It comes after a Government report said Chinese recruitment schemes have tried to “headhunt” British nationals in “key positions with sensitive knowledge and experience” as part of Beijing’s espionage operation.
Ministers were responding on Thursday to a landmark report on China by Parliament’s spy agency watchdog, which warned that Chinese intelligence targets the UK “prolifically and aggressively”.
Home Office minister Chris Philp on Friday told Times Radio: “I think China does pose a threat.
“They’re obviously engaging – not just in the UK but across many countries in the West – a systematic campaign of intellectual property theft and attempting to inveigle themselves into public life. It is of concern, a huge concern, both here and elsewhere.”
He said ministers have taken steps to protect UK interests, such as removing Huawei equipment from the telecommunications network.
Mr Philp added: “I think we need to be extremely vigilant and I think individuals who have worked in the public sector, whether a civil servant, in the military, or frankly people who have been involved in politics as well, need to be, I would say to put it mildly, exceptionally cautious, and frankly should not really, in my view, be working with sort of organs of the Chinese state after they leave public service.”
The Intelligence and Security Committee said in its July report that Beijing has sought to hire former political figures into lucrative roles in Chinese companies in its efforts to strengthen its influence, the ICS report found, even pointing to a “revolving door between the Government and certain Chinese companies”.
In their response, ministers said: “The Government recognises that Chinese recruitment schemes have tried to headhunt British and allied nationals in key positions and with sensitive knowledge and experience, including from Government, military, industry and wider society.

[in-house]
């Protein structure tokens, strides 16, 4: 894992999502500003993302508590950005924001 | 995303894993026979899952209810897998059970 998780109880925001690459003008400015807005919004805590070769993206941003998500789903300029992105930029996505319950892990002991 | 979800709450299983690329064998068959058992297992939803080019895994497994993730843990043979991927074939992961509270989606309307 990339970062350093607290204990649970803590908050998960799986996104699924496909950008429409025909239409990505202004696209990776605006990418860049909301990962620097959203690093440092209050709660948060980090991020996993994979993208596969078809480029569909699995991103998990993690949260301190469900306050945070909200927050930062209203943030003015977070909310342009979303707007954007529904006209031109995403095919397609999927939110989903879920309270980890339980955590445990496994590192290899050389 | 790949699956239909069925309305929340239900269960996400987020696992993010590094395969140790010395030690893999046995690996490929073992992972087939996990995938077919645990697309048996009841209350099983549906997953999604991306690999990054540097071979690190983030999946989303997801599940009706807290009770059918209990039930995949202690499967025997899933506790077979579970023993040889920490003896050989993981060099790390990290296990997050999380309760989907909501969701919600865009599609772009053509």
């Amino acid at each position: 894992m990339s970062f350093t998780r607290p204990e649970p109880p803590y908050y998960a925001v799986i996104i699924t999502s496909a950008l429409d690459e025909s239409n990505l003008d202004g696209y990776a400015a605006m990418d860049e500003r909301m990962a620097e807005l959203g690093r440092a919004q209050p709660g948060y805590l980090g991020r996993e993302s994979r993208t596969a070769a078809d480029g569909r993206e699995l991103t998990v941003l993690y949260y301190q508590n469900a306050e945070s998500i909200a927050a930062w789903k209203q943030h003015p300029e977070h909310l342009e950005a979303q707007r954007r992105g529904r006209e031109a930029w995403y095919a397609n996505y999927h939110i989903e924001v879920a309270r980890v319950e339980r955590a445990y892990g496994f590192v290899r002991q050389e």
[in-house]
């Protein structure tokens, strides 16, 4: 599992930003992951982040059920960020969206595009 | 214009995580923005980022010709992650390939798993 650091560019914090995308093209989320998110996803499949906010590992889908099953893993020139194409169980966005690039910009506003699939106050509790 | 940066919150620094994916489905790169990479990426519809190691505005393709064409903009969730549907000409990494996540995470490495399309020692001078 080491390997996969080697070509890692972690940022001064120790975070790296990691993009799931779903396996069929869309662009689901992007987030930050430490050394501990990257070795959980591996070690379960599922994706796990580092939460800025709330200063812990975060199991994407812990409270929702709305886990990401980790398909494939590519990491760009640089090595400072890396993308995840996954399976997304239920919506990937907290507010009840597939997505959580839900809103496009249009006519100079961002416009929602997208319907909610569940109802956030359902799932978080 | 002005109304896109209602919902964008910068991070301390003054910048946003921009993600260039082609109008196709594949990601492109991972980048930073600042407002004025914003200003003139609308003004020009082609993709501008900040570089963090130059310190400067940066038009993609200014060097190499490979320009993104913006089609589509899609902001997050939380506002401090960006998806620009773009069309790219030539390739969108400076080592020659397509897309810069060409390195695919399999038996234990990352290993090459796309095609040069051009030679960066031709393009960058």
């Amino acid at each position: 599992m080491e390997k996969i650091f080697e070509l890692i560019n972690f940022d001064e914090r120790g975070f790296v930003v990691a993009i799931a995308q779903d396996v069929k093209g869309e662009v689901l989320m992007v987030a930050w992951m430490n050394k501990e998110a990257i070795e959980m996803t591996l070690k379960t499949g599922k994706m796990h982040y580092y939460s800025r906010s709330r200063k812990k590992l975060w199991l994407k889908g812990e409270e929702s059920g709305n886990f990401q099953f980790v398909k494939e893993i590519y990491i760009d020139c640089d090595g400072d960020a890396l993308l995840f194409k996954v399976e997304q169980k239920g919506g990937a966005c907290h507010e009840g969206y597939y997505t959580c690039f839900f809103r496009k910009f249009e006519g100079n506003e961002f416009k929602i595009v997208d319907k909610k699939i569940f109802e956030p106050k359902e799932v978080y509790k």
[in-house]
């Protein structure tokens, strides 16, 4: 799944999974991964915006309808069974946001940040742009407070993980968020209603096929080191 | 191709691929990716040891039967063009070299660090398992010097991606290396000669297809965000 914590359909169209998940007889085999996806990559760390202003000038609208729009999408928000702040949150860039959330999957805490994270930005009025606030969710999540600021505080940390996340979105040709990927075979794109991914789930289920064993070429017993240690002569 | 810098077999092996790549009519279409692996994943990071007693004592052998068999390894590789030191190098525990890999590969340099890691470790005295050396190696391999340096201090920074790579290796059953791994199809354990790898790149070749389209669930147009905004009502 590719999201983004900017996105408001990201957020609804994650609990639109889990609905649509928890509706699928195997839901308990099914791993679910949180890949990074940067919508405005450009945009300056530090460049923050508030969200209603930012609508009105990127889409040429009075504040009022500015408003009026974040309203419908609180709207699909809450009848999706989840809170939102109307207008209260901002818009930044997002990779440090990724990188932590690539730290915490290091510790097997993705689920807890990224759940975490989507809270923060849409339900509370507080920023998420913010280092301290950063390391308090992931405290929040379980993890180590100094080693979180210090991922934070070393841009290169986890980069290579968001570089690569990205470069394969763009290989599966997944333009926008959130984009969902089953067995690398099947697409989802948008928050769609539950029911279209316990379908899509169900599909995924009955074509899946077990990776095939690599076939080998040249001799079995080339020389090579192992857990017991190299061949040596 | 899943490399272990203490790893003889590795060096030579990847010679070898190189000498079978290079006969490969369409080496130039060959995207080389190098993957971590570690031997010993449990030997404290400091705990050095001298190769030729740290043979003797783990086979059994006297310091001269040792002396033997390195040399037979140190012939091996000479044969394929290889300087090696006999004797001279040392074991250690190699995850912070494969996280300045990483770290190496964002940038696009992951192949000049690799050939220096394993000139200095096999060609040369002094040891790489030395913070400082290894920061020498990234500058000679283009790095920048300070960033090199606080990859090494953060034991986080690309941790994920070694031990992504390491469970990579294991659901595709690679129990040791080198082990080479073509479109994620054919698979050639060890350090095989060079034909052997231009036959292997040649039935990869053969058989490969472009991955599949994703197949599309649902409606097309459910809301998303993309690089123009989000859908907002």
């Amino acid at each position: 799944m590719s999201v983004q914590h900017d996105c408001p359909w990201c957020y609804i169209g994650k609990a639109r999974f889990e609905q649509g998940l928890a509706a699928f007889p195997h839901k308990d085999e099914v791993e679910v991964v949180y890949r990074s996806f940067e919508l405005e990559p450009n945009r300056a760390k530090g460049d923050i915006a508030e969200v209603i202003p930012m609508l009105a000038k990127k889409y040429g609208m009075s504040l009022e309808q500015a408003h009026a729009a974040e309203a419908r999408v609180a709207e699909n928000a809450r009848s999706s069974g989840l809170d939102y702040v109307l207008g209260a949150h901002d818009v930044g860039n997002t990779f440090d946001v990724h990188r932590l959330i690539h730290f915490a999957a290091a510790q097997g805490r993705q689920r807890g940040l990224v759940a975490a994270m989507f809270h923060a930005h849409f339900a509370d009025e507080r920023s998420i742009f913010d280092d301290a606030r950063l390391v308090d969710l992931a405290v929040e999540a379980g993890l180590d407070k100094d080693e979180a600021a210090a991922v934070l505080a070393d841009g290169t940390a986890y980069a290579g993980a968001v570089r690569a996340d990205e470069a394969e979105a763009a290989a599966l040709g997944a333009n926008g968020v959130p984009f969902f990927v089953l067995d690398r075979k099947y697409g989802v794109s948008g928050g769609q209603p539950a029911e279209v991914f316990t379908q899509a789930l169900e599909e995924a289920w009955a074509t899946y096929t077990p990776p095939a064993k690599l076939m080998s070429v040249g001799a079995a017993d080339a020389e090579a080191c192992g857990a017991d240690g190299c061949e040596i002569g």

“As the committee notes, there is more work to be done.”
Downing Street insisted there were “significant rules and protections in place when it comes to individuals in sensitive roles”.
The report outlined proposals to make former senior military personnel sign non-disclosure agreements.
The Government has also launched an app for civil servants to recognise fake profiles including from Chinese intelligence services on social media and networking sites such as LinkedIn.
Some 25,000 users reported suspicious approaches in a year, ministers said.
Rishi Sunak has faced pressure to toughen his stance towards Beijing after the arrest of a parliamentary researcher on suspicion of spying for China, who maintains he is completely innocent.
It also emerged this week that the Conservative Party dropped two potential candidates to become MPs after MI5 warned they could be Chinese spies.
The Prime Minister has riled some China “hawks” on the Tory benches by describing China as an “epoch-defining challenge” instead of the stronger term “threat” he used during last year’s Tory leadership contest.
In his response to the ICS report, Mr Sunak said he was “acutely aware” of the “threat to our open and democratic way of life” posed by Beijing.